When I went to visit my mom in her assisted living in another state, I tried to stay focused on why I was there. It was important for me share meals with her and her new friends, listening to and encouraging stories. It was so interesting to get to know them, many over a period of a year or more. Each of us might want to think about those visits and if there are some changes we might want to make. It is easy to become caught up in our busy world, rushing from one thing to another on our to-do list. Is your visit just something to check off on your list? Does our loved one see us as just rushing in and out, taking care of whatever needs to be done, but not really just being together and lingering for awhile?

We all do it from time to time, myself included. And sometimes taking care of other matters may be necessary. Since I took time off from my therapy position and traveled out-of-state to see my mom, I was able to manage my other work-related responsibilities here and there during the day. I tried not to let it interfere with our plans. I can remember the day, however, when I caught myself preoccupied and not really listening. I was trying to tune out her telling me how to do something I had been doing for decades on my own and I was annoyed but I knew she was just being " my mom." What ran through my mind was what might happen in the future. If she had more hearing, memory and communication problems, I would probably be yearning for those good old days when were were able to have any kind of conversation. With that, I got back to a better place of awareness, and it stayed with me from that time on.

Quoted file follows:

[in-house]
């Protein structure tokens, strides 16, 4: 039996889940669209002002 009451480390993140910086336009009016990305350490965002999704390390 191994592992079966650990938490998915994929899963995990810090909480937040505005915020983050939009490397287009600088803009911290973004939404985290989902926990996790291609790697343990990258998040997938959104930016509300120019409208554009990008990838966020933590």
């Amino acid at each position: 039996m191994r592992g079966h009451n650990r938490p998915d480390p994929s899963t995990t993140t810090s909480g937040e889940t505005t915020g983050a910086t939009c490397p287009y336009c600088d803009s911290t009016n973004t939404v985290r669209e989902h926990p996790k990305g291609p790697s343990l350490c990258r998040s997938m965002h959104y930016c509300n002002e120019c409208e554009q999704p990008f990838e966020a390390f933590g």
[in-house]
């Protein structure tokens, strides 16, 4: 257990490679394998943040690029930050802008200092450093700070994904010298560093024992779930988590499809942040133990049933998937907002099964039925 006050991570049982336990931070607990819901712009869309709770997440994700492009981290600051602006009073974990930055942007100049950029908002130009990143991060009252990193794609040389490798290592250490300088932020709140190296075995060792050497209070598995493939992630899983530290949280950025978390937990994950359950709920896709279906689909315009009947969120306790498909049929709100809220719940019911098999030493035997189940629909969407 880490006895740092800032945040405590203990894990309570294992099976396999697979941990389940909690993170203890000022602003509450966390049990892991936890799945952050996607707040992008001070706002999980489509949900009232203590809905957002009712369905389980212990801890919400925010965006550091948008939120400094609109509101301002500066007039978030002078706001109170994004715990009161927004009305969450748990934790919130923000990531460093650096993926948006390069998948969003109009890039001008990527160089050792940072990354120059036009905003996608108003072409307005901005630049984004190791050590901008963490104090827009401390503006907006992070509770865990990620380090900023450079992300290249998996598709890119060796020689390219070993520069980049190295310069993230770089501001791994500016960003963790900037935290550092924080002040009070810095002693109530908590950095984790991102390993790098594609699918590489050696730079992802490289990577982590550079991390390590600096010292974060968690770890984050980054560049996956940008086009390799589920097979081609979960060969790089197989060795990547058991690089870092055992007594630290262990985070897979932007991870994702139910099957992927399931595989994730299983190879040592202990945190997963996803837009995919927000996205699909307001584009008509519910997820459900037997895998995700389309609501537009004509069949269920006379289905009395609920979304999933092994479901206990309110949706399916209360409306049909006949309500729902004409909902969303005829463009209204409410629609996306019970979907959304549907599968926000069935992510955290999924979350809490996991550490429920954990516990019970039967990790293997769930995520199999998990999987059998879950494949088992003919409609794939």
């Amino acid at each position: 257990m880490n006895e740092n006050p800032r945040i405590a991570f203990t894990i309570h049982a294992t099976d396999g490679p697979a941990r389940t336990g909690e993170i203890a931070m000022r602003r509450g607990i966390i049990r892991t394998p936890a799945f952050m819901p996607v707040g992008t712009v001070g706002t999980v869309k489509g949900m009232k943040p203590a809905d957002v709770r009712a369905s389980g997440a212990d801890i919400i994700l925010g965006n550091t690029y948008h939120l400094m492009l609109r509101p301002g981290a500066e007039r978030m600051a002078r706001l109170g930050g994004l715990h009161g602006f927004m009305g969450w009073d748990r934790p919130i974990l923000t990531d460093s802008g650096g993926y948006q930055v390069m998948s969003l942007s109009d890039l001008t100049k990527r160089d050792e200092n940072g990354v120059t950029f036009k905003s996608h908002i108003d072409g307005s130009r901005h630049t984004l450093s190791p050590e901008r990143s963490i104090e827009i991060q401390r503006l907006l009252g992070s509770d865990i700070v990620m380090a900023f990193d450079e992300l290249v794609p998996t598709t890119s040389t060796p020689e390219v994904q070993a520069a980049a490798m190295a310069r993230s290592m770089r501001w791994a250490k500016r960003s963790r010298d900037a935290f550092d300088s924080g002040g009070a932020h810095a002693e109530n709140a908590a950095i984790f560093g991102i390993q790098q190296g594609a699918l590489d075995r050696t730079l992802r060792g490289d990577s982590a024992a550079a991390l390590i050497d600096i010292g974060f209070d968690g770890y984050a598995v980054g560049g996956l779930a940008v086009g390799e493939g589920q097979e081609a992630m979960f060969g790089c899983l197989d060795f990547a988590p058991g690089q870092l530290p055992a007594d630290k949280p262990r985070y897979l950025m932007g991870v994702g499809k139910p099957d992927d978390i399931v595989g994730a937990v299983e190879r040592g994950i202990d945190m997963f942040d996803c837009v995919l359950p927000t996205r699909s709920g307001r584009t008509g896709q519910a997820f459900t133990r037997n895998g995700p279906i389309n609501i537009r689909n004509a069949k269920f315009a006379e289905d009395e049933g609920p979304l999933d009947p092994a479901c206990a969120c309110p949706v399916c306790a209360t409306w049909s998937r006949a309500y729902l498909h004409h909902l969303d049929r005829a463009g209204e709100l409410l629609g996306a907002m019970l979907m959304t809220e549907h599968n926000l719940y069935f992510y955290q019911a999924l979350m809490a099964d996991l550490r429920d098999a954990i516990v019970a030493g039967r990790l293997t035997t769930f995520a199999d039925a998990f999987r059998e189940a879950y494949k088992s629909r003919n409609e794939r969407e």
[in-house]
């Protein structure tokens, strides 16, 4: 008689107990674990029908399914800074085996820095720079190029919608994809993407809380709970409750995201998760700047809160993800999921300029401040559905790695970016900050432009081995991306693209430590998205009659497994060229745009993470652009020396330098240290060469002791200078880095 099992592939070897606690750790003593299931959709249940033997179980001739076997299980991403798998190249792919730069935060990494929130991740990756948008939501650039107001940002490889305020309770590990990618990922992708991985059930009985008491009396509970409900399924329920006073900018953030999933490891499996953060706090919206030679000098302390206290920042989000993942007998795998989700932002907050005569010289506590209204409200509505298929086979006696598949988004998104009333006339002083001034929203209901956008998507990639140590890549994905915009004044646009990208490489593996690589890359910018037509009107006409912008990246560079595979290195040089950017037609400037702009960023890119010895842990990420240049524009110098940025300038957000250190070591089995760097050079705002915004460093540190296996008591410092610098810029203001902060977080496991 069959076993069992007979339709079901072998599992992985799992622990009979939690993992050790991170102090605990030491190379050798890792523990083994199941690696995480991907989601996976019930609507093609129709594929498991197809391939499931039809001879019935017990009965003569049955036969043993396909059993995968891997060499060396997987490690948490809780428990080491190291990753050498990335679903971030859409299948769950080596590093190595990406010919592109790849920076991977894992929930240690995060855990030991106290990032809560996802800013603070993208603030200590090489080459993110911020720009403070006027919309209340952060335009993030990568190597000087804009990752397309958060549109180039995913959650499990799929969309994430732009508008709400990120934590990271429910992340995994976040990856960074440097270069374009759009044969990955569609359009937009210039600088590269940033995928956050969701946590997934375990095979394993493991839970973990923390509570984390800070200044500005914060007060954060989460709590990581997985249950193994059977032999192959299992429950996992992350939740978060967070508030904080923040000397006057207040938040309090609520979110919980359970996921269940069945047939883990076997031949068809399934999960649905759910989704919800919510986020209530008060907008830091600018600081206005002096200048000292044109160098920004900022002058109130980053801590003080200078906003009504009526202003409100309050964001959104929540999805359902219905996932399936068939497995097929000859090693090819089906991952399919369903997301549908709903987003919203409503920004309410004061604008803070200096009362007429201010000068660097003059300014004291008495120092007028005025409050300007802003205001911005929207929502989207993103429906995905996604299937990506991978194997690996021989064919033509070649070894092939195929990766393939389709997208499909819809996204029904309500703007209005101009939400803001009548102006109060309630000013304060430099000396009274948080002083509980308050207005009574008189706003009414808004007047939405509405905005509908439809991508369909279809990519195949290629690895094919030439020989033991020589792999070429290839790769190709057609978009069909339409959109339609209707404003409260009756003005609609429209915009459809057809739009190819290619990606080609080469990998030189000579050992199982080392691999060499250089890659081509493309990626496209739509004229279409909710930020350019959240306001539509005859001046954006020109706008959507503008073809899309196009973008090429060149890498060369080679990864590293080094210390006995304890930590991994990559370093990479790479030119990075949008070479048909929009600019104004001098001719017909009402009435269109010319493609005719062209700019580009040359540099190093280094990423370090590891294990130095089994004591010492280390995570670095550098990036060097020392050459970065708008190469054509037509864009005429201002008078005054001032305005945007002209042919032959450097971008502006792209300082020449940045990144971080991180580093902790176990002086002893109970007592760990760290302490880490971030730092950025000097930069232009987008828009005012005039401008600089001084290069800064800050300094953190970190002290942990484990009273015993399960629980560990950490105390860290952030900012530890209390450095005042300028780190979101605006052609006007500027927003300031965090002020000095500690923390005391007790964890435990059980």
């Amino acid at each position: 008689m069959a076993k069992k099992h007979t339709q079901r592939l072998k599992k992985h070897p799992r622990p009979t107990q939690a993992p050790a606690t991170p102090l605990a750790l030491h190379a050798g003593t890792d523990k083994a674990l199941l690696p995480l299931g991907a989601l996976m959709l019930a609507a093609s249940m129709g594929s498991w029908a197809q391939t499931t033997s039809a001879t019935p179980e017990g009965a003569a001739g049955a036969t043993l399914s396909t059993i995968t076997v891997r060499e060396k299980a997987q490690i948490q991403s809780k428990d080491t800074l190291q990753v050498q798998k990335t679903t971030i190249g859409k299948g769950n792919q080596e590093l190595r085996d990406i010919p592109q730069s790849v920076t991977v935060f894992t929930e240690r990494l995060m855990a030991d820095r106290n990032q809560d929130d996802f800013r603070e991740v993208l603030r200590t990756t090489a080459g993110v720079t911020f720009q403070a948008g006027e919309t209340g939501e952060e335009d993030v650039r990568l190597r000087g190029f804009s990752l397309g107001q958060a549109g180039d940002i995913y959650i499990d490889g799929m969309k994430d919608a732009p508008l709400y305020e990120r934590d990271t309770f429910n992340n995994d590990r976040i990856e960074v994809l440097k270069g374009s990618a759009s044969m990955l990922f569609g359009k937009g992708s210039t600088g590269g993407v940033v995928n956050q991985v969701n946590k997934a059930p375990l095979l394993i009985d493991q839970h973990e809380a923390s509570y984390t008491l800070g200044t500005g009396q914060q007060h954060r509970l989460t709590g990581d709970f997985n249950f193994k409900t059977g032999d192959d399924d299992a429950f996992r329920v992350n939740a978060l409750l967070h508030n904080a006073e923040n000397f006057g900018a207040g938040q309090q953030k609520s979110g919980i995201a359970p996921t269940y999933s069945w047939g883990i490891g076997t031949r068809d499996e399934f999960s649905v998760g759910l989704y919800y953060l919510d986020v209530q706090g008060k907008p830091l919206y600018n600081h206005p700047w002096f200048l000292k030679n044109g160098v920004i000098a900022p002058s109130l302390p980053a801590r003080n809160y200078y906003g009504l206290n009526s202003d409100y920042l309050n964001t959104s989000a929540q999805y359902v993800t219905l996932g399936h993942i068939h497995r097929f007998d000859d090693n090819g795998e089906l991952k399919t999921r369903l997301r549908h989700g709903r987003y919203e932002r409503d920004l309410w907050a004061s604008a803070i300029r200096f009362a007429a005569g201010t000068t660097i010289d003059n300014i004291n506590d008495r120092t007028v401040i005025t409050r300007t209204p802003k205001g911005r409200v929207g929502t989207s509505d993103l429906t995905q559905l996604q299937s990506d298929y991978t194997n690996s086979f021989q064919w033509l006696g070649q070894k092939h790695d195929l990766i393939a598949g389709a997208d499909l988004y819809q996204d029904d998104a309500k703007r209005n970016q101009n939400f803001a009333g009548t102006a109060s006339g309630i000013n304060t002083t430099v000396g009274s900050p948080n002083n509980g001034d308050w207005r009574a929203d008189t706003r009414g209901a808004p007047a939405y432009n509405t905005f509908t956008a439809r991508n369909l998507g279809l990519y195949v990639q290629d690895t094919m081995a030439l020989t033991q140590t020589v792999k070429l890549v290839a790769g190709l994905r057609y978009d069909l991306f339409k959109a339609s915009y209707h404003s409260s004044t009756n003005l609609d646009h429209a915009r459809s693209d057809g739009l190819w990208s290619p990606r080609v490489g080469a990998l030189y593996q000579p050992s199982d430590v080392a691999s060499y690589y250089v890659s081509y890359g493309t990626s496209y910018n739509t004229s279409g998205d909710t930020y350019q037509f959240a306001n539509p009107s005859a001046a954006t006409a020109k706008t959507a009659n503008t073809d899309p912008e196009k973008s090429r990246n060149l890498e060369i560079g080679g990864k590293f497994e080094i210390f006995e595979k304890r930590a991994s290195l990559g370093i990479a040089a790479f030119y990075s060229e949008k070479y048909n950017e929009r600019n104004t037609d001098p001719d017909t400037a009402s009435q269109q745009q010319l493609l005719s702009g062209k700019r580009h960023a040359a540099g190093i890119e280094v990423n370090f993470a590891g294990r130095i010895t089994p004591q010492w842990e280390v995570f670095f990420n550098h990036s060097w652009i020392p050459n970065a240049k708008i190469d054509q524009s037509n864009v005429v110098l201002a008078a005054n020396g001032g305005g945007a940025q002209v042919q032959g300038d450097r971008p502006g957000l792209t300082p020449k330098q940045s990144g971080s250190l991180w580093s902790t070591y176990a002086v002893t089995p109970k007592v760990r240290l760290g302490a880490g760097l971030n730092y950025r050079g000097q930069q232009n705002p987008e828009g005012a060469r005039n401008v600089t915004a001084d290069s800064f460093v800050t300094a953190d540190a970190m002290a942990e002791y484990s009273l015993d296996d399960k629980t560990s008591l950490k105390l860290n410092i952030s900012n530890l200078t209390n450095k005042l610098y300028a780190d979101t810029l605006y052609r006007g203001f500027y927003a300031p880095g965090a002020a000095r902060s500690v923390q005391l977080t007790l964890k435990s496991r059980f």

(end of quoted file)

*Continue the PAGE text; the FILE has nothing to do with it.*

Spend Personal Time Before Bringing Up Sensitive Topics

Here is something to think about if your visit also includes discussing some important concerns. An attorney called me one day to share one of his client's frustrations. The son wanted his dad to discuss planning for the future, including issues like health care and financial Power Of Attorney, but was not having any success. Without knowing any of the details, I asked whether or not he was spending quality time visiting his dad, maybe doing one of his dad's favorite activities. If he was just coming in for a quick visit to handle business rather than spending quality time with his dad, I suggested that the son might want to reconsider his approach before trying some of those more challenging conversations.